Are “Allah” and “God” the same?

Are “Allah” and “God” the same?  This is one of the questions I receive the most as I travel and speak across the United States.  This question is asked by Christians and Muslims.  In Malaysia it is presently a hot topic that has even invoked violence.  In January, 2009 the government of Malaysia declared that Christians could not use the word “Allah”.  On September 11, 2009 over 15,000 Bibles were confiscated for translating “Allah” for “God”.   The Catholic Church appealed the decision and on December 31 the court ruled that “Allah” was legal for Christians to use in referring to the “God” of the Bible.  Since that decision some fundamental Muslims have burned, ransacked or completely destroyed eleven churches.  Fundamental Muslims argue that “Allah” of the Qur’an is not the same “God” of the Bible.

Christians have also divided sides on this issue.  There are some who argue for “Allah” being the same and others who say no.  The title “Allah” is not found in the Hebrew, Aramaic or Greek texts.  The revealed name of God is YHWH and is usually rendered as Yahweh.  So what is the answer?

“Allah” was a name for “God” in pre-Islamic days.  In fact Muhammad’s father’s name was Abd-‘allah’.  There is some evidence that Christians of pre-Islamic Arabia even used the title.  Therefore, “Allah” is a legitimate pronoun for a supreme being.

When the Arabic Bible was first translated it used the Hebrew  “Elohim” (self existent one) for “Allah” and the Greek “Theos”(supreme being) for “Allah”.  In the same way the English word “God” is not found in the original texts of scripture.  The word comes from Anglo Saxon and Germanic roots as a generic pronoun to mean Supreme Being.  In the scriptures “Elohim and Theos are translated as “God” for English.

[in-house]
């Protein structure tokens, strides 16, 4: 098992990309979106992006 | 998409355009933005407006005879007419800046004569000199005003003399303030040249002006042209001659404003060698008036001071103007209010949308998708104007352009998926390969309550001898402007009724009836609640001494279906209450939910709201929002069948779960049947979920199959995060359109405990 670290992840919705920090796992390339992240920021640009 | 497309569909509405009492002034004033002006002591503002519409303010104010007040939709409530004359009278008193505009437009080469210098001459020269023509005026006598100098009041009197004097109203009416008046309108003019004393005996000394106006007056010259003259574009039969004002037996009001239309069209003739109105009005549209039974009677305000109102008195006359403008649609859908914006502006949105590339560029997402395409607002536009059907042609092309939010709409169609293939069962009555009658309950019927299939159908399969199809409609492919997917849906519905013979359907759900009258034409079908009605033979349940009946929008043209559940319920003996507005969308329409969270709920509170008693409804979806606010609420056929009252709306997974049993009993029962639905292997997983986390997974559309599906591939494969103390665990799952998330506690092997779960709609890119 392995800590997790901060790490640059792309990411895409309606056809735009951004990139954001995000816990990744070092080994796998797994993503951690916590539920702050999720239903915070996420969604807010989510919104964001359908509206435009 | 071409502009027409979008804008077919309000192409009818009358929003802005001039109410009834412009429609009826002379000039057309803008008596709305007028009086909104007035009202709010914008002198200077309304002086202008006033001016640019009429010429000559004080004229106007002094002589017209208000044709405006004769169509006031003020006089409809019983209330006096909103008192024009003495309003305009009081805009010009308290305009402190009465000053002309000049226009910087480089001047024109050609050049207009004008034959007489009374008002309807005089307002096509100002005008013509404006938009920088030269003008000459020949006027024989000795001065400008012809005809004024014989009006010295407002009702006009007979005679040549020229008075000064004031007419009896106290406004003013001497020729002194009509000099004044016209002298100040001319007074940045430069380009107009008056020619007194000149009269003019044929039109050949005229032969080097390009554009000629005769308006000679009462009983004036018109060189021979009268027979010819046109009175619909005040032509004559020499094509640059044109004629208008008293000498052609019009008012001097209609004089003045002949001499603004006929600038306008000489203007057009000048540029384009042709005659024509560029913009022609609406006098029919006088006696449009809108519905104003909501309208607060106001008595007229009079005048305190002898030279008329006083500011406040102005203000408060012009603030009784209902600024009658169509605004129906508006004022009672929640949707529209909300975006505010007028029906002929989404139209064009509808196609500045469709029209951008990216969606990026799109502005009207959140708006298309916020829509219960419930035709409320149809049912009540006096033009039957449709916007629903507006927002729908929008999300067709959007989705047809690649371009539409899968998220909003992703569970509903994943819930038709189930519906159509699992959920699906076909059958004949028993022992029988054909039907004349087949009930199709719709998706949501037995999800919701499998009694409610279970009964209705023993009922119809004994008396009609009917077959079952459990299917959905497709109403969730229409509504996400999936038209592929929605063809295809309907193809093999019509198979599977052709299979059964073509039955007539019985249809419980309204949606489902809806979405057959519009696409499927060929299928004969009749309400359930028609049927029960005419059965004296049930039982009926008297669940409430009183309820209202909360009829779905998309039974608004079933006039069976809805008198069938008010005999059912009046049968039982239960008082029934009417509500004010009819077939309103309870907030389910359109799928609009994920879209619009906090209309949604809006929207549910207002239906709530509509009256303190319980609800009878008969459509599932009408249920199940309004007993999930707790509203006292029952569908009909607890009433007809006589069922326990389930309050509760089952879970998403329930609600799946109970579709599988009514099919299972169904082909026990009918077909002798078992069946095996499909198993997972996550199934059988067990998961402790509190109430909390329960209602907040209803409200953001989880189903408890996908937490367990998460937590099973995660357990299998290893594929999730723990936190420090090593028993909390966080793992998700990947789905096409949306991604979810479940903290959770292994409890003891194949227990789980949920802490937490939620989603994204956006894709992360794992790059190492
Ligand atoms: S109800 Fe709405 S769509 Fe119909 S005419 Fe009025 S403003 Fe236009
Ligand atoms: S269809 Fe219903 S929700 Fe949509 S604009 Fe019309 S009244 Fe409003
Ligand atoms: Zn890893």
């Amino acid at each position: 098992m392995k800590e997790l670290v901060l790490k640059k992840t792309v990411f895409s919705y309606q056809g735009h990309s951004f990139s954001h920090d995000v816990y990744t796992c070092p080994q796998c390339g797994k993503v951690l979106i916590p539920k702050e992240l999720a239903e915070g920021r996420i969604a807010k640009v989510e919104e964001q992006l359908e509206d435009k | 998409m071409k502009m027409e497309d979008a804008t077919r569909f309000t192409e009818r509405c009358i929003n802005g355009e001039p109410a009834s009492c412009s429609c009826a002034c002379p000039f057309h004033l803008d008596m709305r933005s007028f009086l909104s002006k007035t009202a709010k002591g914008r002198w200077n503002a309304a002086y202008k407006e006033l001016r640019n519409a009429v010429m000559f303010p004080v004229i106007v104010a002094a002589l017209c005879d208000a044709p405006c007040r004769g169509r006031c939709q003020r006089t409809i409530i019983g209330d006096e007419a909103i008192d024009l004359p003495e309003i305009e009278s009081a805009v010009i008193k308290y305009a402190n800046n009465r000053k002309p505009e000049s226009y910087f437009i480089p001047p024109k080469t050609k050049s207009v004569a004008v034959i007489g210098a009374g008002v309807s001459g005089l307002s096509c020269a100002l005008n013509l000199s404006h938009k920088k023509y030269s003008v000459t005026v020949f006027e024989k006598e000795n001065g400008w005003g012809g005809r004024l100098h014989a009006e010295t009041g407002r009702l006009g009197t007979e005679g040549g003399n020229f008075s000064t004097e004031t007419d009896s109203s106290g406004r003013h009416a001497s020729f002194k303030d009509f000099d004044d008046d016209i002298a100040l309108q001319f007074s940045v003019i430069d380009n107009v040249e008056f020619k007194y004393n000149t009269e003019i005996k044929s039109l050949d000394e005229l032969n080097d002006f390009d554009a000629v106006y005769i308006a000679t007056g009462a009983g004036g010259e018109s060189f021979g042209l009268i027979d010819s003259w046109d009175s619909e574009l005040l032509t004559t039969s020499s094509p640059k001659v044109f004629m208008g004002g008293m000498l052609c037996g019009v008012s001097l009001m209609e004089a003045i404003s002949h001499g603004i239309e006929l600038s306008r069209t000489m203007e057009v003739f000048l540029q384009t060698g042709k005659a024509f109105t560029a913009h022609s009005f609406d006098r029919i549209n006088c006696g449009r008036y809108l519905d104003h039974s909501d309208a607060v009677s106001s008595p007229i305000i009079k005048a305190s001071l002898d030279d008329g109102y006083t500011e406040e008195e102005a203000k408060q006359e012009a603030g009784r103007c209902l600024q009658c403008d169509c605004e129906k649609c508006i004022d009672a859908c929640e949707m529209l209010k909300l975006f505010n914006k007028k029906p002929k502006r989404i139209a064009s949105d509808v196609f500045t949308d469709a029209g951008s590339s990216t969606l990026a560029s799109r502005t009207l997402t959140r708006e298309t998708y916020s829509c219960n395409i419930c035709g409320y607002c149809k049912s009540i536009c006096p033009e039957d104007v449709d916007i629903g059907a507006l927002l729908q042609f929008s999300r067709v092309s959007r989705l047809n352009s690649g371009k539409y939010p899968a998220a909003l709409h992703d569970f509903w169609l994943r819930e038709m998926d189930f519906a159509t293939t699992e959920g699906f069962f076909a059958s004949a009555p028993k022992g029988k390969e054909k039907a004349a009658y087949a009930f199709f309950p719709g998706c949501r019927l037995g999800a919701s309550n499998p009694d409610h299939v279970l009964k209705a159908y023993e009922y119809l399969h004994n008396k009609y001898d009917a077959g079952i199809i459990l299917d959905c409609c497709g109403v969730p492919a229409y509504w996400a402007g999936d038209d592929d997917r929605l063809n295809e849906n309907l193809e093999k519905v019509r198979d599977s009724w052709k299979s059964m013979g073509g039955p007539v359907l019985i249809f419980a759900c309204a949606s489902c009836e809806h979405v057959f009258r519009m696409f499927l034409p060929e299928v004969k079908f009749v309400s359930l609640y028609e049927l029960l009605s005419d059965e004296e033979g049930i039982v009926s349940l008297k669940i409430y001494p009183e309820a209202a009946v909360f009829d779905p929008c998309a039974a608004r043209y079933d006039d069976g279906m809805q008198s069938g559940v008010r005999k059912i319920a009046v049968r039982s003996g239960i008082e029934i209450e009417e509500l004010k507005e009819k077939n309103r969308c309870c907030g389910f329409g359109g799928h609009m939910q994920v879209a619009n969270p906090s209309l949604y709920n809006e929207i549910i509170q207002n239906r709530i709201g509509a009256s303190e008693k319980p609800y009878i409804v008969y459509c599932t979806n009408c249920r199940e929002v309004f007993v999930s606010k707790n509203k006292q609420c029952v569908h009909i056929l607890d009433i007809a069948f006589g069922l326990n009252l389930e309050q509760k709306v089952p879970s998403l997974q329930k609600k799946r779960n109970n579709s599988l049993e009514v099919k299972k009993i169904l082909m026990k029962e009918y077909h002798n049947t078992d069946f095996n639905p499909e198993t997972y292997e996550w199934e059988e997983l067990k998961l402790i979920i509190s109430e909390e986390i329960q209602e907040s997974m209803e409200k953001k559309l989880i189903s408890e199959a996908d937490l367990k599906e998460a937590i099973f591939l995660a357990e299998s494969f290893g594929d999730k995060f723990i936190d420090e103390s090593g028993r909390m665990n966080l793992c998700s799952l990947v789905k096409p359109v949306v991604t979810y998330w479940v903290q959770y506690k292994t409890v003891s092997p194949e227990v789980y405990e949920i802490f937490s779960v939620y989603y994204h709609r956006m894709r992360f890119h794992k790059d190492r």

When I was in Iraq visiting the Christians and Muslim background believers in Jesus, I heard them use the word “Allah” in their worship and prayers.  I worshiped with them as I recognized this Allah as the Son of Righteousness and they quoted scriptures from the Bible.

Historically “allah” and “god” were titles referring to pagan or idol deities. Man has created many “gods” or “allahs” in the world.  The translation of these words for Elohim and Theos were actually a redemptive work by connecting the idol names to the God of the Bible.  The real issue is which allah is a person referring to? The Allah of the Bible or the Allah of the Qur’an.

While there are many similarities between the Allah of the Bible and the Allah of the Qur’an the ultimate issue is what are the differences and can they be reconciled?  The real problem is the difference in their character.  Allah of the Qur’an demands that Muslims fight (jihad) on behalf of Islam while Allah of the Bible commands that vengeance is His and that followers of Christ should not seek revenge.  Allah of the Qur’an commands Muslims to resist their enemies.  Allah of the Bible commands believers to love, bless and pray for their enemies.  Allah of the Qur’an cannot be known.  Allah of the Bible is known and reveals himself in the form of Father, Son and Holy Spirit.  Allah of the Qur’an is a war god and his greatest commandment is obedience.  The Allah of the Bible is love. The greatest commandment of Allah of the Bible is to love God and love others.

These differences cannot be reconciled.  Therefore, the Allah of the Qur’an is a different God of the Allah of the Bible.  Next time someone asks you if “Allah” is “God,” ask them which “Allah”?  The Allah of the Bible or the Allah of the Qur’an?

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